I’m in a ranting mood today, so it’s the perfect time for me to complain about the state of firewalls. Specifically, about how they’re an incredible pain for desktop developers and support technicians to deal with.
Here’s the deal: every single time a new version of FeedDemon is released, we get complaints that it no longer connects to the Internet. And every single time the culprit has been a firewall which silently blocks the new version. Now, I can certainly understand why a firewall would warn the user that an executable has changed – it should do that – but I fail to understand why it would block a changed application without informing the user. As far as the end user is concerned, the application just doesn’t work.
Even worse is that some software firewalls continue to block applications even after they’ve been disabled. So savvy end users who disable their firewall in an attempt to determine whether it’s blocking an application are led to believe that the firewall isn’t the problem, so it must be the application’s fault. And unbelievably, we’ve even seen ZoneAlarm continue to block applications despite the fact that it has been uninstalled (figure that one out, folks)!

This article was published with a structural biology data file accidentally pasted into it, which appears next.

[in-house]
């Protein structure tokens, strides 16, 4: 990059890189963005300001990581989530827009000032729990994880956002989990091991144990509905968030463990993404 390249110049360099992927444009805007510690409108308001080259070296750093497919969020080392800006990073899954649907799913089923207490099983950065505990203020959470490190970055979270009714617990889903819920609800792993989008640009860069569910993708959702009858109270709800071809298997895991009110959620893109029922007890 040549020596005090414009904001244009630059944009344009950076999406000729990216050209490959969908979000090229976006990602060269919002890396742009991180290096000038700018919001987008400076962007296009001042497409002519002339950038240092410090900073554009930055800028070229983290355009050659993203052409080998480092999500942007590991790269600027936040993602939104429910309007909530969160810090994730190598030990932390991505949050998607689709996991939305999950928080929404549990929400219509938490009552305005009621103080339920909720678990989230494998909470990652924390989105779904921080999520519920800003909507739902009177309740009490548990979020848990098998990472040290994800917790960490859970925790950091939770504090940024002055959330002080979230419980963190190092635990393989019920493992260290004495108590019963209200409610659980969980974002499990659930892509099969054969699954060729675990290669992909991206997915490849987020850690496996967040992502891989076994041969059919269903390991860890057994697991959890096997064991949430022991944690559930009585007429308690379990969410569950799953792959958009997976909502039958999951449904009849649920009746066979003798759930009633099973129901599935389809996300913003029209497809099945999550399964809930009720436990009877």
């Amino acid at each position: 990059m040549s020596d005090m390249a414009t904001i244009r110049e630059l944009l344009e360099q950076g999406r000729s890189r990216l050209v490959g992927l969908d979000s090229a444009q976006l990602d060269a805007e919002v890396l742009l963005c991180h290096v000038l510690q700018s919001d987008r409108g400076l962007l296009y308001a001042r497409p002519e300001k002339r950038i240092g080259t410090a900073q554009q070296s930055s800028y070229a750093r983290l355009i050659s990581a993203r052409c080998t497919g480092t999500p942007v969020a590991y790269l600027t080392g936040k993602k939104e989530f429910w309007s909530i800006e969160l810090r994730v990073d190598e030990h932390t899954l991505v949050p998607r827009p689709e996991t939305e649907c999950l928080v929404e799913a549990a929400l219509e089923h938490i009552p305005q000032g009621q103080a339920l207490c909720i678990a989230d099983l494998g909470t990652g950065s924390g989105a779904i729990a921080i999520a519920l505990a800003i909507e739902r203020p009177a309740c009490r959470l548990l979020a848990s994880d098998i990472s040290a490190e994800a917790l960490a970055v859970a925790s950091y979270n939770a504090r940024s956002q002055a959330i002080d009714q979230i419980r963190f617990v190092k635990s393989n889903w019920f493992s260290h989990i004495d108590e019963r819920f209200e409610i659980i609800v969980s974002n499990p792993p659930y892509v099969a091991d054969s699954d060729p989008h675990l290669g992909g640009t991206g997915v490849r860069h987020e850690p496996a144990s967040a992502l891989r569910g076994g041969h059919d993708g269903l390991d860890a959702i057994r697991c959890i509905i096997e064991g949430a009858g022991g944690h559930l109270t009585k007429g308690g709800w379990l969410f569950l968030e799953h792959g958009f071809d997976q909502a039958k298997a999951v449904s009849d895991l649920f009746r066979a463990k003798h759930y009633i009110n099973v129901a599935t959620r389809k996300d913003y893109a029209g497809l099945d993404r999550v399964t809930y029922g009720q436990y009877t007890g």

This is so clearly insane that I have to think it’s on purpose, like it’s part of a vast Web 2.0 conspiracy to get people to stop using desktop applications by making them impossible to support.
OK, so maybe that’s a stretch, but visit the support forum of any desktop application that connects to the Internet, and I’ll bet you’ll find people complaining that they upgraded to the newest version of the application and now it won’t connect. This situation is wasting countless hours for end users, programmers and support staff alike.
Surely firewall developers can do better than this?